Registered Agency Spotlight: City of Foley Missouri Police Department

foley pd body camera donations patchRegistered Police Department Spotlight: City of Foley Police Department, Missouri

Department Donation Effort Contact: Chief Richard McDermott

Police Chief: Chief Richard McDermott

Link: Department Website

Number of officers: 4

Body Camera Goal: 4

Click here to donate to this department

Why has your department decided to start a body camera program?
Chief McDermott:  It’s for officer safety and officer accountability. I’ll know if anybody makes a complaint against myself or my officers that body camera video can be used as evidence to save our department from being involved in a court case.

How do you believe a body camera program will benefit your officers, department and the community?
Chief McDermott: We’re in a small rural town of 161 people. We’re one of the major through-fairs in Lincoln County. We get a lot of traffic that goes through here especially in the summer. If we have any issues I prefer to discuss it before it goes to court, but now a days people will say whatever they want. Recently there was a case where people on Facebook accused two officers of pulling guns on their children and the media and public were ready to destroy them until the body camera footage they had proved they didn’t do it.

I’m old school and I have no problem walking a beat with a body camera on so everybody in the community gets an accounting of each other. A lot of communities lately are screaming for their police to wear body cameras, especially in Ferguson. I used to live in Ferguson right behind the police station, so I know that area. That’s one of the reasons I became a police officer. Years ago also people respected police officers and didn’t have attitudes like today.

Let’s say an officer shows up to a domestic disturbance call and you have people fighting, yelling and screaming and the situation is out of control, if the officers are wearing body cameras, it makes it that much easier to figure out what happened and who said and did what. After the fact someone may say “I didn’t do that or I didn’t say that”, well if you have body camera footage, you have it on tape and can prove they did.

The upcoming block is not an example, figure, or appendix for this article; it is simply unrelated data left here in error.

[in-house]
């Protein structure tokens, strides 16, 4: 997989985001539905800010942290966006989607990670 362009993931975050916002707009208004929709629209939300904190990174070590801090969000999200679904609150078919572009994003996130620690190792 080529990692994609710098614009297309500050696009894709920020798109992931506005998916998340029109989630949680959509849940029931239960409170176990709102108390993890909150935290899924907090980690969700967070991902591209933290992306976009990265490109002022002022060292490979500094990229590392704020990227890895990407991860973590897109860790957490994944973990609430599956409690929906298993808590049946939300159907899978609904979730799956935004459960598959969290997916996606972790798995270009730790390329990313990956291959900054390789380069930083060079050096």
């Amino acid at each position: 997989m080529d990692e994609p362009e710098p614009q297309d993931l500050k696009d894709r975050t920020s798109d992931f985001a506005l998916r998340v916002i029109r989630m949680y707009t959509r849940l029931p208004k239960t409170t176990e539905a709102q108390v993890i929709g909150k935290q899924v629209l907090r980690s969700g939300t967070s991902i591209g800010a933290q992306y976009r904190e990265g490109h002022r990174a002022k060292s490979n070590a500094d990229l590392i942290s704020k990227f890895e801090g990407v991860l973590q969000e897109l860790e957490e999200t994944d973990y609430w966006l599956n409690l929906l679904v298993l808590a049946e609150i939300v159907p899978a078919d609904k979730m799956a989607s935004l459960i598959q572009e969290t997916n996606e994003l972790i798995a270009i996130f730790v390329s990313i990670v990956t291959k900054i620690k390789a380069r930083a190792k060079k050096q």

Are there any situations where having body camera video evidence would have made a difference in court cases or complaints against your officers?
Chief McDermott: I just recently came out of retirement    I can think of many cases where a body camera would have been perfect. Many physical altercations people getting into fights or being drunk in public, and many times you have no way to prove what happened except what you reported over your radio. In many cases, having body camera video evidence would have made a big difference in complaint or court cases.

Does your department have guidelines for a body camera policy? If so, what would the policy be? When would officers be required to record, etc.?
Chief McDermott: We don’t have a body camera policy yet, but I would probably talk with other chiefs and departments in the area and get their advice on how to write up and implement a policy. And if an officer wasn’t wearing a body camera, they’d be subject to disciplinary action because the whole point of having them is to record all encounters with the public to protect them and our department. Also the policy would need to be approved by our Alderman and Mayor.